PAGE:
This is an archived article that was published on sltrib.com in 2012, and information in the article may be outdated. It is provided only for personal research purposes and may not be reprinted.
And so, it has ended for the Jazz.
An ugly game that got away in the second half, and then, remarkably, was almost reeled back in.
A playoff series that was dominated by a better team.
A season that even in the disappointment of four straight losses to the Spurs, the final one an 87-81 defeat at home that simply refused to be coerced into a win, could and should be recorded as a success.
Not a raging success, but a success nonetheless.
"I wouldn't consider it a success," Gordon Hayward said. "I consider it improvement. It's not a success unless you win the whole thing."
That was never in play.
It was hard for the Jazz to see the positives in the throes of defeat, a defeat that went from a 21-point margin down to a 4-pointer near the end. But the sun that set on them Monday night will also rise Tuesday morning. And a whole lot of mornings in the future.
Is that too charitable? Too optimistic?
Check out the chronology.
Following the lockout, the Jazz showed up full of either confidence or baloney, and nobody was quite sure which one was the surer bet. The players predicted a run to the playoffs, the pundits predicted a run to the lottery.
The players, as it turned out, were right.
They beat a bunch of lesser teams down the stretch to qualify for this postseason, but, once there, the Spurs were just too much.
San Antonio put up its poorest performance in the sweep on Monday night, shooting just 37 percent, being outrebounded by 14, being pushed around by the Jazz. Still, the Spurs built a lead that climbed to 13 points in the third quarter and to 21 in the fourth.
And then came that furious Jazz comeback that fell short in the closing minute, keyed by a hearty effort that had been missing for most of these games.
"We fought to try and win the game," said Derrick Favors, who had 16 points and 10 boards. "Everyone fought."
There was that. Unlike some of the Jazz's weaker showings in this series, the fourth game was anything but tepid. It's not that Utah played great the Jazz hit only 36 percent of their shots, and were 0-for-13 from 3 but it did drag the Spurs into the muck, where it wrestled for its playoff life.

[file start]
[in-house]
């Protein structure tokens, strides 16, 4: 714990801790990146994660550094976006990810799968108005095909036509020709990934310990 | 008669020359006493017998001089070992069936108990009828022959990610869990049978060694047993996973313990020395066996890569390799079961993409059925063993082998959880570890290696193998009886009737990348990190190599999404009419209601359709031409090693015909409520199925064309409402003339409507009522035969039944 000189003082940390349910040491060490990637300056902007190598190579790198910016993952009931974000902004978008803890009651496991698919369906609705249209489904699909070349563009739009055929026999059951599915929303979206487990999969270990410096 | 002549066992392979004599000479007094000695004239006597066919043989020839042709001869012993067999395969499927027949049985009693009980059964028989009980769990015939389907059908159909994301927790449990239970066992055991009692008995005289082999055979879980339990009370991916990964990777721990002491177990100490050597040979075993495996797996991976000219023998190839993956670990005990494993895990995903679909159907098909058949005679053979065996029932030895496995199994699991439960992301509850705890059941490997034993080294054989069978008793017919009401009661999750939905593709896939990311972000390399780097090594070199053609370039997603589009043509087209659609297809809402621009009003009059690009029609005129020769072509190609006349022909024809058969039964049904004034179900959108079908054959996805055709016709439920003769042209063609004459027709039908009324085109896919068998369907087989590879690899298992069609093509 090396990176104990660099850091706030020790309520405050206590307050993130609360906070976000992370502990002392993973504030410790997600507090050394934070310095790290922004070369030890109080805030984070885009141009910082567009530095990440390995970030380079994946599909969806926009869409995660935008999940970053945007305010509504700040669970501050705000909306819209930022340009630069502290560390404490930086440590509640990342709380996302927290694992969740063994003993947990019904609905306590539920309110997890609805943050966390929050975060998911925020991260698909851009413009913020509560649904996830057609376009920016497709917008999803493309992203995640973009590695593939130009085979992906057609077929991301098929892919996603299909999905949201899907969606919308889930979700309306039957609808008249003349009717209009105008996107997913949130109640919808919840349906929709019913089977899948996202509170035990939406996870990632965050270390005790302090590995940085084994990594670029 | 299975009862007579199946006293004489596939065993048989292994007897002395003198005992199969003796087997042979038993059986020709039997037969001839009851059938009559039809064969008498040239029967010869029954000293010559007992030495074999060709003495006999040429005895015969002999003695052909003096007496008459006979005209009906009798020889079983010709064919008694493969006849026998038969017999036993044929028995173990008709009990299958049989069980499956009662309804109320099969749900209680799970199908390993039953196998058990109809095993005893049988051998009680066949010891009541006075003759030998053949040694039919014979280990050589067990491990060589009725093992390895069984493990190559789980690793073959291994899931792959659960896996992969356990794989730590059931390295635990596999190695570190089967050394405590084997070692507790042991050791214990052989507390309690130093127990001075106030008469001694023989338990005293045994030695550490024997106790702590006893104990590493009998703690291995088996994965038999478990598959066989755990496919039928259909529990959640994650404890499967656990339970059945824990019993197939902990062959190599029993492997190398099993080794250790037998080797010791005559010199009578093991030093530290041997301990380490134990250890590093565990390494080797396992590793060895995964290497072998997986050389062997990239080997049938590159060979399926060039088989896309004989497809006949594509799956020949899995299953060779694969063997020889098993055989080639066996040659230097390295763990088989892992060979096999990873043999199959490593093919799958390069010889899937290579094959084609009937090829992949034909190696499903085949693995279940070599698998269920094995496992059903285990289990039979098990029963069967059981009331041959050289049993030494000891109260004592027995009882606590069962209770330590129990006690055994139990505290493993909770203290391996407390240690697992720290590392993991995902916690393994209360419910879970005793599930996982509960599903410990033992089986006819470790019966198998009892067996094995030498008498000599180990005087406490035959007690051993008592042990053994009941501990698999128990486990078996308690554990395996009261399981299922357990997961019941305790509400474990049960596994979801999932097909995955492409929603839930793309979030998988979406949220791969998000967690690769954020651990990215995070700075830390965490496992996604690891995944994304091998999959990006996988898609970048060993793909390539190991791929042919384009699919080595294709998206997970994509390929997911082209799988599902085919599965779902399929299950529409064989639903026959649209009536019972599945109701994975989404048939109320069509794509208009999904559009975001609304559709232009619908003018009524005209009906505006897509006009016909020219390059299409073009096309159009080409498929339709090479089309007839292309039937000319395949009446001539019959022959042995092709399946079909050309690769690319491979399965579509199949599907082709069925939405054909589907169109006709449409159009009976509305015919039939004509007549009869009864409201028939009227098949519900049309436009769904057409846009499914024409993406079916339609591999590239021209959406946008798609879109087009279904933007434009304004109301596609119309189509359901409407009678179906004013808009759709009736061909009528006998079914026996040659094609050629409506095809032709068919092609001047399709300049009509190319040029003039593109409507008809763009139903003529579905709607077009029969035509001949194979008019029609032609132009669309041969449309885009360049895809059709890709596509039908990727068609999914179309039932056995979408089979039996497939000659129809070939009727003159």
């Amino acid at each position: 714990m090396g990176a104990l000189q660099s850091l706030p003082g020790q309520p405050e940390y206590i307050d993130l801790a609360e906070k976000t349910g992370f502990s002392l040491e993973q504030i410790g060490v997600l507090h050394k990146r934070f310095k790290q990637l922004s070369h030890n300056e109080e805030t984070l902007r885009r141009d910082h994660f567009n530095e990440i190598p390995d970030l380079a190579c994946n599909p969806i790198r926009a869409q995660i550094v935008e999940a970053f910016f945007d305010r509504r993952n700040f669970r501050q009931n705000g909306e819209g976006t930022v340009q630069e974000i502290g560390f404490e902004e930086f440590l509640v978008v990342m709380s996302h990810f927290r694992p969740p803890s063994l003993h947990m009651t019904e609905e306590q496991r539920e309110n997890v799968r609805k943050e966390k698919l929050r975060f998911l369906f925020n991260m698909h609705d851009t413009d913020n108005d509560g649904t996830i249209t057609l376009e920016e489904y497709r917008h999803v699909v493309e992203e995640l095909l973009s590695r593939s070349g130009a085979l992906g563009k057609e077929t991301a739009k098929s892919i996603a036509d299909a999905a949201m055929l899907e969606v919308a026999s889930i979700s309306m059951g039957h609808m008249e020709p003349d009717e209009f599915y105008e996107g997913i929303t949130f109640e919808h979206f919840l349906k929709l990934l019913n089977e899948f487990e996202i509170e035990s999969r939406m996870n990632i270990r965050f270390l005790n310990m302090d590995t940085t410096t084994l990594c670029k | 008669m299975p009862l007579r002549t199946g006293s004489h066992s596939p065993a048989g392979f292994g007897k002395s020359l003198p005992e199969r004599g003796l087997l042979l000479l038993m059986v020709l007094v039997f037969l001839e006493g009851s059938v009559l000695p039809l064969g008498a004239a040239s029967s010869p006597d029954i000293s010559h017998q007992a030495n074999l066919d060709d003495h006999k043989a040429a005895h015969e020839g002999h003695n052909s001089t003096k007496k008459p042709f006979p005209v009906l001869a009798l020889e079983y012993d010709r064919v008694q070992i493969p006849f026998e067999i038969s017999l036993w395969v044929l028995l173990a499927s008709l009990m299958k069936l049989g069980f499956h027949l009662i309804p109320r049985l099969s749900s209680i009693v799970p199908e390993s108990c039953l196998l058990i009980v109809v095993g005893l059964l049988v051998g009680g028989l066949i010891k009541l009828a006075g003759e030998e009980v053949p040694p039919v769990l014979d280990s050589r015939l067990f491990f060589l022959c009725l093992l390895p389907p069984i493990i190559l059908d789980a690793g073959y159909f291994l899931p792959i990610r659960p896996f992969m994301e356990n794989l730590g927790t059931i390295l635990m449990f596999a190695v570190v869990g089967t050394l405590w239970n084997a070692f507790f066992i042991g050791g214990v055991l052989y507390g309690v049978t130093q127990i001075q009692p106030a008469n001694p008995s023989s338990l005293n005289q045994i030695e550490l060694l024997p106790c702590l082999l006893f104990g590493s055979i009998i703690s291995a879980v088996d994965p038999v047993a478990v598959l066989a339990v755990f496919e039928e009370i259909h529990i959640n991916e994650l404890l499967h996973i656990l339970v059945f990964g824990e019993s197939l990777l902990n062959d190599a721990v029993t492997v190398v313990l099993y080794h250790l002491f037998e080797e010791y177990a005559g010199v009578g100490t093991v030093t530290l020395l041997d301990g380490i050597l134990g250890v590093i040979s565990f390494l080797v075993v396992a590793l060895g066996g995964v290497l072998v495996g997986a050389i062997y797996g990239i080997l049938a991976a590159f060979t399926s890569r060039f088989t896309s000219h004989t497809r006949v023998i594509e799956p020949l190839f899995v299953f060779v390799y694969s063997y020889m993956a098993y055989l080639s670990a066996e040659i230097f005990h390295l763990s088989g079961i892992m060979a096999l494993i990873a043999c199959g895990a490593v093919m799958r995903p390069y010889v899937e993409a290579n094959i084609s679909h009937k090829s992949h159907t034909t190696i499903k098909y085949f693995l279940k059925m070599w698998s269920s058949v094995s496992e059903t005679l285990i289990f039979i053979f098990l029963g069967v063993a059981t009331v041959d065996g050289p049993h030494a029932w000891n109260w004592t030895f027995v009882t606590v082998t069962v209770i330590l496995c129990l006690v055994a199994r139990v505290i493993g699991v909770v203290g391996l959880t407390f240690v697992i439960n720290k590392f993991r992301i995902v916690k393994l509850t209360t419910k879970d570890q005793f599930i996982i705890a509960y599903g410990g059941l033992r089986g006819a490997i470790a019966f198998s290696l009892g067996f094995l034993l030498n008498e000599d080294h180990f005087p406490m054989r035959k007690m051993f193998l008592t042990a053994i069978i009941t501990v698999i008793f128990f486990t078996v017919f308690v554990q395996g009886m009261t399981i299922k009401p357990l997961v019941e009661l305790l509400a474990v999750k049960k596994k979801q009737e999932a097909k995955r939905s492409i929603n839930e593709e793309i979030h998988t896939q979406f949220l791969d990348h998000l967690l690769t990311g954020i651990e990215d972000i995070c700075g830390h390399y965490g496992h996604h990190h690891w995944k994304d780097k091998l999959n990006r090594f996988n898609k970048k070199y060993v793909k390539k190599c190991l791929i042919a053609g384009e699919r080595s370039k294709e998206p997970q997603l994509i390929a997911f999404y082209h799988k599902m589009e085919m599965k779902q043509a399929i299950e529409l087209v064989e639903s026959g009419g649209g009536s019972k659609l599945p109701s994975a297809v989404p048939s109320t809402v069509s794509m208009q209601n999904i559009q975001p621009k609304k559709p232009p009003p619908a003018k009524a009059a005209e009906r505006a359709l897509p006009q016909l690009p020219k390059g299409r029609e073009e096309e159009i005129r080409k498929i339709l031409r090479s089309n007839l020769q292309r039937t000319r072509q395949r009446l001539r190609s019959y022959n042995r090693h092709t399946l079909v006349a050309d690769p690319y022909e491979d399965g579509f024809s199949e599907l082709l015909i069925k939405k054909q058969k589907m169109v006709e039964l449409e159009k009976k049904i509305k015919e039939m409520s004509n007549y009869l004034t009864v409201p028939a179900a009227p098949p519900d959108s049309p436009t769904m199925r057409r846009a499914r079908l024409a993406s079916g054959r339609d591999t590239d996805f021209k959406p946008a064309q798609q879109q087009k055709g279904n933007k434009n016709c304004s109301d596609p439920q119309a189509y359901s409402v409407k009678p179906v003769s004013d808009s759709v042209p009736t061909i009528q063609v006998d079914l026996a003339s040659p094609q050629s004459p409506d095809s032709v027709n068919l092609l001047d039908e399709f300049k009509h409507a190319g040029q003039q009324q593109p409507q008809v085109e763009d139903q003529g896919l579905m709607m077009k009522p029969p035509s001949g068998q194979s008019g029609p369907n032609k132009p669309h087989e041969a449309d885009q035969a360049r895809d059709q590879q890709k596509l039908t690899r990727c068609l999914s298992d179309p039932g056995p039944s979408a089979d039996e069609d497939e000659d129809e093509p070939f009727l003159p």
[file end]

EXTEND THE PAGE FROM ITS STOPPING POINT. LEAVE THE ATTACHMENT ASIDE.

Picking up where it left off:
Maybe that fact brought new substance to a playoff experience that heretofore had been a beatdown. Favors put in a terrific effort, while Gordon Hayward and Alec Burks combined to go 0-for-15 and Enes Kanter was 1-for-1. None of those three youngsters having previously lived through the intensity of the playoffs, you had to wonder whether facing San Antonio was a little like a class of kids who had just mastered multiplication heading into a class in which differentiation was on the agenda.
Is their confidence damaged?
"No," Favors said. "We were happy to get into the playoffs."
In reality, that's what this season was always about setting a foundation upon which to build in the future. It was about player development. The mild winning surprised almost everyone, except the Jazz themselves.
We can argue over whether the youngsters should have gotten more minutes, whether Ty Corbin mistakenly favored the veterans and slowed the team's growth.
Now, it's up to the Jazz to make themselves better with the work of the offseason ahead of them. Each one, rooks and vets alike, will be given a list of improvements to gain in the gym. If they take advantage of that, the Jazz will grow from within and boost their promising future.
"We have to improve at every position," said Al Jefferson, who totaled 26 points and 10 rebounds. "... But we have no reason to put our heads down. We did what a lot of people thought we couldn't do. And it's going to get better."
The foundation is set, then, and Game 4 showed that.
"Anytime you have a game against us, you're going to know you've been in a fight," Corbin said.
"They don't quit," said Gregg Popovich.
The Jazz didn't Monday night.
Beyond the players, it's now up to Kevin O'Connor to get the rest of the walls up and the roof nailed on. It will be worth seeing from the ground level where the ceiling for the Jazz eventually will be. At this point, that's something none of us knows. After watching the Spurs, though, it will have to be high for Utah to ever realize Hayward's definition of success.
GORDON MONSON hosts the "Gordon Monson Show" weekdays from 2-6 p.m. on 97.5 FM/1280 AM The Zone. Twitter: @GordonMonson.